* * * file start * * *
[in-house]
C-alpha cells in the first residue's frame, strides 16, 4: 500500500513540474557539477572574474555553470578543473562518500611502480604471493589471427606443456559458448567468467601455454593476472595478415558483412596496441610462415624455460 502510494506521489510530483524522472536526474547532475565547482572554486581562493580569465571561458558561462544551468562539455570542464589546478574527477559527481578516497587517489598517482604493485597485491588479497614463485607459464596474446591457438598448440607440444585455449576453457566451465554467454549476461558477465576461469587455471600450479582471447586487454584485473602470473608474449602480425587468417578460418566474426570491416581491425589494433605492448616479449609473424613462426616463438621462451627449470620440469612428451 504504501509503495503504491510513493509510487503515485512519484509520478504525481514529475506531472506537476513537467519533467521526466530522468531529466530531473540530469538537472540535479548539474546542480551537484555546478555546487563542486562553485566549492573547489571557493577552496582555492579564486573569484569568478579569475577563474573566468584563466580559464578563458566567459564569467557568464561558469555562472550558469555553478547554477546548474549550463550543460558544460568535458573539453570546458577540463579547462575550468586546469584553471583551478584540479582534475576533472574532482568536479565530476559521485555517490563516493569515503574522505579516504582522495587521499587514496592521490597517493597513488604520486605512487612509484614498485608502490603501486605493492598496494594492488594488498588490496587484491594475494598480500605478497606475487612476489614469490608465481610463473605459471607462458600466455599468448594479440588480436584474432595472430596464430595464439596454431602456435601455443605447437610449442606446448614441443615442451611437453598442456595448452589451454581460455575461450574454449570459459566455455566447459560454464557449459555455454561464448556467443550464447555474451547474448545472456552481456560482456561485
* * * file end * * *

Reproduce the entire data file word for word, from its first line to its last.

[in-house]
C-alpha cells in the first residue's frame, strides 16, 4: 500500500513540474557539477572574474555553470578543473562518500611502480604471493589471427606443456559458448567468467601455454593476472595478415558483412596496441610462415624455460 502510494506521489510530483524522472536526474547532475565547482572554486581562493580569465571561458558561462544551468562539455570542464589546478574527477559527481578516497587517489598517482604493485597485491588479497614463485607459464596474446591457438598448440607440444585455449576453457566451465554467454549476461558477465576461469587455471600450479582471447586487454584485473602470473608474449602480425587468417578460418566474426570491416581491425589494433605492448616479449609473424613462426616463438621462451627449470620440469612428451 504504501509503495503504491510513493509510487503515485512519484509520478504525481514529475506531472506537476513537467519533467521526466530522468531529466530531473540530469538537472540535479548539474546542480551537484555546478555546487563542486562553485566549492573547489571557493577552496582555492579564486573569484569568478579569475577563474573566468584563466580559464578563458566567459564569467557568464561558469555562472550558469555553478547554477546548474549550463550543460558544460568535458573539453570546458577540463579547462575550468586546469584553471583551478584540479582534475576533472574532482568536479565530476559521485555517490563516493569515503574522505579516504582522495587521499587514496592521490597517493597513488604520486605512487612509484614498485608502490603501486605493492598496494594492488594488498588490496587484491594475494598480500605478497606475487612476489614469490608465481610463473605459471607462458600466455599468448594479440588480436584474432595472430596464430595464439596454431602456435601455443605447437610449442606446448614441443615442451611437453598442456595448452589451454581460455575461450574454449570459459566455455566447459560454464557449459555455454561464448556467443550464447555474451547474448545472456552481456560482456561485